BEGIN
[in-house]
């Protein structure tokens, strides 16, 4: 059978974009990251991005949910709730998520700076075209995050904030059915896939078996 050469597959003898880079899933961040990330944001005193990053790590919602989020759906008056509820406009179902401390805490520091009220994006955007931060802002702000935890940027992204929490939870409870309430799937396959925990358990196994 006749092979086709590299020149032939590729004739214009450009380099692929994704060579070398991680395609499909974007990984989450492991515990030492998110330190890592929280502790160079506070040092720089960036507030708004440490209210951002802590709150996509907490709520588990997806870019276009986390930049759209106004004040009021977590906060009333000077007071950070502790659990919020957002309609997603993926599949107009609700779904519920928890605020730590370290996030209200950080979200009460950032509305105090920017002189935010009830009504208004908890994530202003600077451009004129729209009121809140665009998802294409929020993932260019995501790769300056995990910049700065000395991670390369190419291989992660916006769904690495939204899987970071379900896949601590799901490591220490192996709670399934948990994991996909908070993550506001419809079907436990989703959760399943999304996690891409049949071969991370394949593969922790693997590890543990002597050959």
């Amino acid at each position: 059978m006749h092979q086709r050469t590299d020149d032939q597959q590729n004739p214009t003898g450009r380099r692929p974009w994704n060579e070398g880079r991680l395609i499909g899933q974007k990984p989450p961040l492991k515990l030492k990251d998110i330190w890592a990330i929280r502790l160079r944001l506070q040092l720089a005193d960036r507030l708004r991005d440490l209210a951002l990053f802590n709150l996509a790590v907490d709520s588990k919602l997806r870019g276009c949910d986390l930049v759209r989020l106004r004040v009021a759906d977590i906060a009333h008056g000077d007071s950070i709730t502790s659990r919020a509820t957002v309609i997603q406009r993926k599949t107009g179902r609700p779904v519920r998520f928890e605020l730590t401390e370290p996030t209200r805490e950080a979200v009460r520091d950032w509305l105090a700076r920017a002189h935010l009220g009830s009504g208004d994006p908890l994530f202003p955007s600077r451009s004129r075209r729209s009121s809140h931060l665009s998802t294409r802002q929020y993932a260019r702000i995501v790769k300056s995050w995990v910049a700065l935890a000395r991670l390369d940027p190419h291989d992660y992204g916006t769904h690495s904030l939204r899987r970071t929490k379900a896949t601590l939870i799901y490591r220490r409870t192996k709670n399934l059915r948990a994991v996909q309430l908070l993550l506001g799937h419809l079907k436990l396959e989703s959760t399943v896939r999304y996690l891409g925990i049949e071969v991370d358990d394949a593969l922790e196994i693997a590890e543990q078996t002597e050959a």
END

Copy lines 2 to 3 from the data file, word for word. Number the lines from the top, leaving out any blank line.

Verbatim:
């Protein structure tokens, strides 16, 4: 059978974009990251991005949910709730998520700076075209995050904030059915896939078996 050469597959003898880079899933961040990330944001005193990053790590919602989020759906008056509820406009179902401390805490520091009220994006955007931060802002702000935890940027992204929490939870409870309430799937396959925990358990196994 006749092979086709590299020149032939590729004739214009450009380099692929994704060579070398991680395609499909974007990984989450492991515990030492998110330190890592929280502790160079506070040092720089960036507030708004440490209210951002802590709150996509907490709520588990997806870019276009986390930049759209106004004040009021977590906060009333000077007071950070502790659990919020957002309609997603993926599949107009609700779904519920928890605020730590370290996030209200950080979200009460950032509305105090920017002189935010009830009504208004908890994530202003600077451009004129729209009121809140665009998802294409929020993932260019995501790769300056995990910049700065000395991670390369190419291989992660916006769904690495939204899987970071379900896949601590799901490591220490192996709670399934948990994991996909908070993550506001419809079907436990989703959760399943999304996690891409049949071969991370394949593969922790693997590890543990002597050959």
């Amino acid at each position: 059978m006749h092979q086709r050469t590299d020149d032939q597959q590729n004739p214009t003898g450009r380099r692929p974009w994704n060579e070398g880079r991680l395609i499909g899933q974007k990984p989450p961040l492991k515990l030492k990251d998110i330190w890592a990330i929280r502790l160079r944001l506070q040092l720089a005193d960036r507030l708004r991005d440490l209210a951002l990053f802590n709150l996509a790590v907490d709520s588990k919602l997806r870019g276009c949910d986390l930049v759209r989020l106004r004040v009021a759906d977590i906060a009333h008056g000077d007071s950070i709730t502790s659990r919020a509820t957002v309609i997603q406009r993926k599949t107009g179902r609700p779904v519920r998520f928890e605020l730590t401390e370290p996030t209200r805490e950080a979200v009460r520091d950032w509305l105090a700076r920017a002189h935010l009220g009830s009504g208004d994006p908890l994530f202003p955007s600077r451009s004129r075209r729209s009121s809140h931060l665009s998802t294409r802002q929020y993932a260019r702000i995501v790769k300056s995050w995990v910049a700065l935890a000395r991670l390369d940027p190419h291989d992660y992204g916006t769904h690495s904030l939204r899987r970071t929490k379900a896949t601590l939870i799901y490591r220490r409870t192996k709670n399934l059915r948990a994991v996909q309430l908070l993550l506001g799937h419809l079907k436990l396959e989703s959760t399943v896939r999304y996690l891409g925990i049949e071969v991370d358990d394949a593969l922790e196994i693997a590890e543990q078996t002597e050959a």